Local Band The Wilderness Releases Debut LP Amidst Pandemic
In the height of the coronavirus pandemic, local band The Wilderness has just released is first full-length album, “Real Rock Radio.”
With performances at past events such as the Open Highway Music Festival and Whiskey War Festival, The Wilderness has been a fixture of the local music scene since releasing its first four-song demo in 2015. Its new album—guitar-driven rock ‘n’ roll in its purest form—was written over the course of nearly four years. Needless to say, a lot of heart went into the making of the 12-song album.
The Wilderness is Dan Johanning (guitar/vocals), Bobby Stevens (guitar/vocals), Gabe Usery (drums) and Justin “Pooky” Haltmar (bass). Stevens and Johanning got the band together based on their love of Americana rock influences such as Drive By Truckers and Tom Petty. “As some time went on, we looked more to our punk influences: The Replacements, Hot Water Music, The Clash,” Stevens says. “I think we found a pretty good mix of it all,” he continues. “It just took us a minute to find it. But whatever was coming out, we wanted to be raw, something that could be felt.”
The latest release, recorded at Encapsulated Studios in Maplewood, was mixed and engineered by Usery, the band’s drummer. Usery has worked with a handful of local acts such as Fister, Brasky, ClusterPluck and Breakmouth Annie. “He’s one of the best,” says Stevens.
Having a full-time engineer in the band makes in-studio writing more accessible. “Being in the studio with a band is one of the best feelings in the world. It’s like being on tour or camping with your friends. Even better, we had no deadline or time crunch,” says Stevens.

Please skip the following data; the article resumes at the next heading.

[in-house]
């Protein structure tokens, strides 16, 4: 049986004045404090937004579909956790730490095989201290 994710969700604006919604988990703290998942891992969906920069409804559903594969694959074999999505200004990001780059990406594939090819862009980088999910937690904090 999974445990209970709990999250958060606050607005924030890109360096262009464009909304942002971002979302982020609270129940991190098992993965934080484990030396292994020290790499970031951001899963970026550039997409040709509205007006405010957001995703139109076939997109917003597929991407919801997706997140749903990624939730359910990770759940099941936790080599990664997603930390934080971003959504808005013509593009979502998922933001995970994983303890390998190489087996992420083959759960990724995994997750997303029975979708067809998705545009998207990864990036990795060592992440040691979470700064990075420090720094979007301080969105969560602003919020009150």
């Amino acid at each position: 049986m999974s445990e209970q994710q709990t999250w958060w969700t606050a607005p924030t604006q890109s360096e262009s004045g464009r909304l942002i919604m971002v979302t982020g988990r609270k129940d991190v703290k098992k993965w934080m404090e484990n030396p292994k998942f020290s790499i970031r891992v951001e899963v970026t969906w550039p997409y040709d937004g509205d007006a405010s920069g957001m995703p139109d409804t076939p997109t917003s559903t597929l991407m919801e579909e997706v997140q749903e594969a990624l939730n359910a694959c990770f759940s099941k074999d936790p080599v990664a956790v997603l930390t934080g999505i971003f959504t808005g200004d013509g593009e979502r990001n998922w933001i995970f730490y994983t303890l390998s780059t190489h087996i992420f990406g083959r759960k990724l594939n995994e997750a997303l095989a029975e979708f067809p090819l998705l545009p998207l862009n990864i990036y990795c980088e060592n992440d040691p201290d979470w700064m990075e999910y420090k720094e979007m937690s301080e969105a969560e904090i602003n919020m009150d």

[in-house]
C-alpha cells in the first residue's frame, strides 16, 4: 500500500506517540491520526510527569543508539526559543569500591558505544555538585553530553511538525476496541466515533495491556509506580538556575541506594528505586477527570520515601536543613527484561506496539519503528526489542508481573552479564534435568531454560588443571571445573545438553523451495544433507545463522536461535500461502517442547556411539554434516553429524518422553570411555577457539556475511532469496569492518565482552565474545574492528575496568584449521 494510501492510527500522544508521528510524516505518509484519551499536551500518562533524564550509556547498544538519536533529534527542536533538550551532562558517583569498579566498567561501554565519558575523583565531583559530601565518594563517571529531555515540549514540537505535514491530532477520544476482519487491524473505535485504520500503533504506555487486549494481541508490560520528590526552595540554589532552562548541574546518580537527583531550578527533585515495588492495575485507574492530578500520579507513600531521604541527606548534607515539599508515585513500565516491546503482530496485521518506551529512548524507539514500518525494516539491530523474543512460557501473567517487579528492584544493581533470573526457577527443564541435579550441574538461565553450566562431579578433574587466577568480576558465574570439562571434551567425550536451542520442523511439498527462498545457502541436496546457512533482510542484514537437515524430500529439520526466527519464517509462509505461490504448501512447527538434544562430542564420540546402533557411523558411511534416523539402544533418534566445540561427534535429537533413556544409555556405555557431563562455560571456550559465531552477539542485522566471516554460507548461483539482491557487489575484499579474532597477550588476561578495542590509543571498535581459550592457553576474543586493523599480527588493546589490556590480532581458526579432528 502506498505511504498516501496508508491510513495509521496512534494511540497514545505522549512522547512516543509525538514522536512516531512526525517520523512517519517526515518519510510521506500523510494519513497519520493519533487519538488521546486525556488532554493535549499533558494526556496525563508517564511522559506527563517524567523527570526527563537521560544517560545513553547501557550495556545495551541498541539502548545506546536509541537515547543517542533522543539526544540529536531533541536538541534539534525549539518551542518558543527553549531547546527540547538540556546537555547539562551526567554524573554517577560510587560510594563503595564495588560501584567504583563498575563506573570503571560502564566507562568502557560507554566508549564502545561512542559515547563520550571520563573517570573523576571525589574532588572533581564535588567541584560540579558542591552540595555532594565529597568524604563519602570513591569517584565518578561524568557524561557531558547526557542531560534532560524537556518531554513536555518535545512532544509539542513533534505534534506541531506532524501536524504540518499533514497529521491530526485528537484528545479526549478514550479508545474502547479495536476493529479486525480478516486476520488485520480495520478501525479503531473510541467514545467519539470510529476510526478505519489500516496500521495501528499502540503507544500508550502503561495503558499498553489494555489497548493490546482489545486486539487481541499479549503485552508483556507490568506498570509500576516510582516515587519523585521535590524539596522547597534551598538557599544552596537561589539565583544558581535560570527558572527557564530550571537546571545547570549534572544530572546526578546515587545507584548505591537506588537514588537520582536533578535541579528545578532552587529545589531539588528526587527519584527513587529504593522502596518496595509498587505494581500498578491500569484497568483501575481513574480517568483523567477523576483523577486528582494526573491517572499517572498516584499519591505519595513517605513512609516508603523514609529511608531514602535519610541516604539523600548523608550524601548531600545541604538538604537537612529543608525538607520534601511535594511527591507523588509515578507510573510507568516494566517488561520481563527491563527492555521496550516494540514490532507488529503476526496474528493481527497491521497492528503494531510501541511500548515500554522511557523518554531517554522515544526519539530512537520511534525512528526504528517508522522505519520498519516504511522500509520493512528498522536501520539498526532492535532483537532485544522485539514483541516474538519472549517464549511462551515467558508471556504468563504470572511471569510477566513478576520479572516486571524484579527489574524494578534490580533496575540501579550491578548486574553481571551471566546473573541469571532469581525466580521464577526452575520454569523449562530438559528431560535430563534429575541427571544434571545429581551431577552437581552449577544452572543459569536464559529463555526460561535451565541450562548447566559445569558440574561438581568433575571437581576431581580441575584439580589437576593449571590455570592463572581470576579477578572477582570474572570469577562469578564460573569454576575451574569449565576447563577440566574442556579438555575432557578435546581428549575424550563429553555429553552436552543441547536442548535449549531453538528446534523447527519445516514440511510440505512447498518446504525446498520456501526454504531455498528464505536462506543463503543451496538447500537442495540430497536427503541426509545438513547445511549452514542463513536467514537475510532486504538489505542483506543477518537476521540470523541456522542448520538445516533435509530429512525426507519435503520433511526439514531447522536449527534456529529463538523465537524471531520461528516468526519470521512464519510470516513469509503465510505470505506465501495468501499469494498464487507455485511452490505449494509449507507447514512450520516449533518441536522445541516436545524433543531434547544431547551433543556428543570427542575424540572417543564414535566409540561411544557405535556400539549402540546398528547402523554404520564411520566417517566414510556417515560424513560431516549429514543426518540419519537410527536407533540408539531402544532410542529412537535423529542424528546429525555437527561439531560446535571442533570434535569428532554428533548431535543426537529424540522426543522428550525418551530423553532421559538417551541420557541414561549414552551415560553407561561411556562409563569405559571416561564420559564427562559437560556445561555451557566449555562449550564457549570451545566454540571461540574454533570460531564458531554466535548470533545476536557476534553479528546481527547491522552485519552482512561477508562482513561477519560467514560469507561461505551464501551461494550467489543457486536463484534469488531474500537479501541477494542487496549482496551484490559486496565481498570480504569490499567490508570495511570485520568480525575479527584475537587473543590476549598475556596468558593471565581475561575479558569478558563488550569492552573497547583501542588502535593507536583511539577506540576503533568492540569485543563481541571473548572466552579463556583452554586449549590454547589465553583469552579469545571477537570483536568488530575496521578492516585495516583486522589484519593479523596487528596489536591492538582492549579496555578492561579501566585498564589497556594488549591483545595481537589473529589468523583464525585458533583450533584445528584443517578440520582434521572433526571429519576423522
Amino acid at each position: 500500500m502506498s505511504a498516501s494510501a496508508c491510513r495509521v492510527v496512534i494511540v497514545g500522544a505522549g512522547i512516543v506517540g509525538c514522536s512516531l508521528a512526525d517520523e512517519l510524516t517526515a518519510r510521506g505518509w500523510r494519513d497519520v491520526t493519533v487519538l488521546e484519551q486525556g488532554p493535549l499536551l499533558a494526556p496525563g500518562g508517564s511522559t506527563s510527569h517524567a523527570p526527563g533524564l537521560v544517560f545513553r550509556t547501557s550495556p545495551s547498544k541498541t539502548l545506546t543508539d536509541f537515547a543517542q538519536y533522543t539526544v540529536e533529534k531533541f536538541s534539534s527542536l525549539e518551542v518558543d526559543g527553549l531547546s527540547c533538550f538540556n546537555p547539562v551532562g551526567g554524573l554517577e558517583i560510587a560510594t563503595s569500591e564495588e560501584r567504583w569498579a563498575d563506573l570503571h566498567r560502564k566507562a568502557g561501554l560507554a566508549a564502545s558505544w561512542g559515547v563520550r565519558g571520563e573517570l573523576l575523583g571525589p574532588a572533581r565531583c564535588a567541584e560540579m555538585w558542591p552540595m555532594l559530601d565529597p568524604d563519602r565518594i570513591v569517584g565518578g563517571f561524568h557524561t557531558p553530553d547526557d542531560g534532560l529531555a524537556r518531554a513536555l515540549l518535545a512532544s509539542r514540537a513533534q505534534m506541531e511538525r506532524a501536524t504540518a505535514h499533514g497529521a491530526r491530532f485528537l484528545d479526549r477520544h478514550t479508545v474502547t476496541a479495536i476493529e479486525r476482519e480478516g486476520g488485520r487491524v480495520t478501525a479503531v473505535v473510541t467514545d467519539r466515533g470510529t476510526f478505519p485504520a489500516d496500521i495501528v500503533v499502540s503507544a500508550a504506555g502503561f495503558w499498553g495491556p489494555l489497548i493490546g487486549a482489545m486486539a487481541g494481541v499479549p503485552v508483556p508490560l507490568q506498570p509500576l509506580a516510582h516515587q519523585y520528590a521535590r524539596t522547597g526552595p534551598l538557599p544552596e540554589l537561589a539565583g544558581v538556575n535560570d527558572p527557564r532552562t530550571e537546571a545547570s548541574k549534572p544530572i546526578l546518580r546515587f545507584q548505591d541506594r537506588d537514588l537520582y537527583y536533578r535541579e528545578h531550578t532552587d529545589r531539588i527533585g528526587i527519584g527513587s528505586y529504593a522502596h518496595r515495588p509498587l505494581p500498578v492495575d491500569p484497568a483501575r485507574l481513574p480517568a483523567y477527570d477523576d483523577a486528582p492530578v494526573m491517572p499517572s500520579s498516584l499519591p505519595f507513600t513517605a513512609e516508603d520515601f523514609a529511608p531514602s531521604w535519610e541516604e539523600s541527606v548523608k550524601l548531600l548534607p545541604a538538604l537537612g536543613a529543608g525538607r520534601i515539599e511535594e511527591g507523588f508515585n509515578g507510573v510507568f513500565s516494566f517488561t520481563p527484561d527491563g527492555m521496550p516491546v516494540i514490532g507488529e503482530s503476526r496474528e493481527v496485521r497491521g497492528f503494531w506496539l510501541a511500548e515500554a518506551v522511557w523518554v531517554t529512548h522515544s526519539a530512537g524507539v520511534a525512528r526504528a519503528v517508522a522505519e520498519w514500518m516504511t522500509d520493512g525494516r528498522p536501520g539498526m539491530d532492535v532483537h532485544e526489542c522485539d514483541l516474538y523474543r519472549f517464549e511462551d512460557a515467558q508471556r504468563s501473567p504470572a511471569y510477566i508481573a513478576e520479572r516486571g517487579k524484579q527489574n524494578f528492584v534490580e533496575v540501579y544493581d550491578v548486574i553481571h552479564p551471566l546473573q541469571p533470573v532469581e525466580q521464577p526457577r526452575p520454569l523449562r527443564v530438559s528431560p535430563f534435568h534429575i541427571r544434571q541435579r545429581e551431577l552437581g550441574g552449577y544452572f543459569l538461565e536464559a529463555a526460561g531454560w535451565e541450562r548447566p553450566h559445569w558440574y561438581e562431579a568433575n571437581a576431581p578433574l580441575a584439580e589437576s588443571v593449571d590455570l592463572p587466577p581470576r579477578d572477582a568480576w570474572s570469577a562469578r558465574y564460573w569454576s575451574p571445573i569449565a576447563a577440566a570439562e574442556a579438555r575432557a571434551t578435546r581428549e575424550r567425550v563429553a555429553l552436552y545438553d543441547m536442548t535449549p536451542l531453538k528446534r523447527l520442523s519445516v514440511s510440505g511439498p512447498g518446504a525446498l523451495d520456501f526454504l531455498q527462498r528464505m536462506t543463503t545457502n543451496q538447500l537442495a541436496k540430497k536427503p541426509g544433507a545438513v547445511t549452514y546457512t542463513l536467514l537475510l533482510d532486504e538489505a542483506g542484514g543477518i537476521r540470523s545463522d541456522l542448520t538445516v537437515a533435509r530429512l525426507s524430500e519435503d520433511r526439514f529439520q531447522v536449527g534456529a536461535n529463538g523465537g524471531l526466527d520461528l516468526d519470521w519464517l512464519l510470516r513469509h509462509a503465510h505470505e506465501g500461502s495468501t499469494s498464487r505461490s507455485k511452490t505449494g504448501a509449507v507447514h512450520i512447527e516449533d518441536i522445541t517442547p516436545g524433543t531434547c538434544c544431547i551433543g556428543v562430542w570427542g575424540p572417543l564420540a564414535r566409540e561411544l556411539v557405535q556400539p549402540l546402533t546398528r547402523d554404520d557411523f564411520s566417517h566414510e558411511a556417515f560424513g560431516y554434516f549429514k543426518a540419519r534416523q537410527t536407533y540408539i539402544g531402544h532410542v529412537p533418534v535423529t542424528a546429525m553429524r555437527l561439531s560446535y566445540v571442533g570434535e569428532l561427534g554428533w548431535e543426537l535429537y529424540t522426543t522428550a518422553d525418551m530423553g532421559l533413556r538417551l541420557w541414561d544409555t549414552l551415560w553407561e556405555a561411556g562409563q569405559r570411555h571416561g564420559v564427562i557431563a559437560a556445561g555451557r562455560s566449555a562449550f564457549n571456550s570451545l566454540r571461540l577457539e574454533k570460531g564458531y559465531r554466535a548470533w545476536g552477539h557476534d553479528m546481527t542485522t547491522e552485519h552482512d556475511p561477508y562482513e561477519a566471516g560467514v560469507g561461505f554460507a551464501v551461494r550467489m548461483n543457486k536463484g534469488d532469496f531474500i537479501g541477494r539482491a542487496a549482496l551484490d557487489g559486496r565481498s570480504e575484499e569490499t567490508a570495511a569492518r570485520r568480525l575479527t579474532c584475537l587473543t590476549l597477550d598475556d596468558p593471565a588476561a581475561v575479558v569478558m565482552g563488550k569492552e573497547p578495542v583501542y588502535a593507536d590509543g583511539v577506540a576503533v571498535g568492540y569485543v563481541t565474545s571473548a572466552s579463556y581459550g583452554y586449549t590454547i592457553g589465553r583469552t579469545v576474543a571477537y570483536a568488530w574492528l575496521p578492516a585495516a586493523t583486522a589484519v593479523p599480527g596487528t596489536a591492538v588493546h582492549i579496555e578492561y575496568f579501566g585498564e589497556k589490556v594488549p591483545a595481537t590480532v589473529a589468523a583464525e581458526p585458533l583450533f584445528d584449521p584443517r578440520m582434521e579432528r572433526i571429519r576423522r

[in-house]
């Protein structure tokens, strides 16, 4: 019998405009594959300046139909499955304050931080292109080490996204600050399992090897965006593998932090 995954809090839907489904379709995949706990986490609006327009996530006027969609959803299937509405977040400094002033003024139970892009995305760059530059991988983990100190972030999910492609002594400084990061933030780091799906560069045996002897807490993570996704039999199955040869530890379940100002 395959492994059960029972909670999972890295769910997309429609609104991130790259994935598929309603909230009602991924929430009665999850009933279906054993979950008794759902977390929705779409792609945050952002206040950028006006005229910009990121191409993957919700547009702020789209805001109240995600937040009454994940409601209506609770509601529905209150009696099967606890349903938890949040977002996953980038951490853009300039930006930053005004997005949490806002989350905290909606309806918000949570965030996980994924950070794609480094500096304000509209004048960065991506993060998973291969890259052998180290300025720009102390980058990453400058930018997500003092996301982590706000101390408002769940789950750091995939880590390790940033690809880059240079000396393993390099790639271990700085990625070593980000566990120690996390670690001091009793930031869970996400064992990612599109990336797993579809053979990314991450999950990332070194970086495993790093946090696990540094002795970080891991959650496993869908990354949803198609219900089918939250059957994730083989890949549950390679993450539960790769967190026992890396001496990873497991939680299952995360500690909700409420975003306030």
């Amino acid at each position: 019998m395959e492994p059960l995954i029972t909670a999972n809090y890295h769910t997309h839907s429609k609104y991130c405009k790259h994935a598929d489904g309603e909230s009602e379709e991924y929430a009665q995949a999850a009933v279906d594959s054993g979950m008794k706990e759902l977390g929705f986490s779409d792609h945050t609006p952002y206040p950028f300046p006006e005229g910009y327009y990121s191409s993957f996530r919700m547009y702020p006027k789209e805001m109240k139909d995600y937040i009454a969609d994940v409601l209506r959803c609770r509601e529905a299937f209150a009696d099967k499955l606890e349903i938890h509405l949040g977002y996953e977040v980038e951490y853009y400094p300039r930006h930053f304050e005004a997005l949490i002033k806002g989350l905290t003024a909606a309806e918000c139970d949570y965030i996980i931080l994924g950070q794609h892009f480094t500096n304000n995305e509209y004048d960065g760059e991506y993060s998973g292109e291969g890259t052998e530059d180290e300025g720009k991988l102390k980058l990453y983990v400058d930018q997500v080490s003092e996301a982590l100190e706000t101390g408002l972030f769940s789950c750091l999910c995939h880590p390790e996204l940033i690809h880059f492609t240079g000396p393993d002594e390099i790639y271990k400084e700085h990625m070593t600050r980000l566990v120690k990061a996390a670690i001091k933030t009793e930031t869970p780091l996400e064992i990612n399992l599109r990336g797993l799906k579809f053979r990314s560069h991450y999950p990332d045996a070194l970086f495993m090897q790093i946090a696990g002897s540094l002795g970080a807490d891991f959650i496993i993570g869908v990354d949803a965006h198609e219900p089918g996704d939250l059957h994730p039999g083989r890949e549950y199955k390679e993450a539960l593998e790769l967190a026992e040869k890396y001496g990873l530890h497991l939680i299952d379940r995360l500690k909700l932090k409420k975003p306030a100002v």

There’s no doubt about it, musicians like The Wilderness are taking a huge hit due to COVID-19. Releasing an album takes months of prep work, and usually the release date is picked out far in advance.
“We were already planning a digital release and follow it up shortly with a live release, but COVID-19 changed the plan,” says Stevens.
As live shows seem to be cancelled indefinitely, artists are finding new avenues to share the live show experience with fans. “We talked about filming a nice concert from the studio, but we are all taking this seriously, so I don’t think that will be happening. Now it’s the waiting game. One day at a time,” says Stevens. “Ultimately, we were just ready for it to be out there and hope it can bring a little joy. Maybe a little distraction and maybe a little fuel to the discussion about the current state we’re all living in.”
When the waiting game comes to an end, The Wilderness plans to do a special co-release show with The Disappeared, which has its own new EP called “Science & Reason. “Until then, we will woodshed ideas, talk about tours and shows, keep wishing safe thoughts for everyone and hope people find some relief in what we’ve done,” says Stevens.
Like acclaimed writer George Saunders says, we place our lives on the back of a sleeping tiger. It’s impossible to know when he will wake and change the plans you thought you had. Times like these remind us to stay creative and malleable in our endeavors.
“Listening may be the most important. I think a lot of people are scared and feeling an income crunch. So just to keep listening and encouraging and sharing,” says Stevens. “Maybe we’ll all be booming when we come out of this.”
Listen to “Real Rock Radio” here.
Featured image courtesy of JT Ibanez.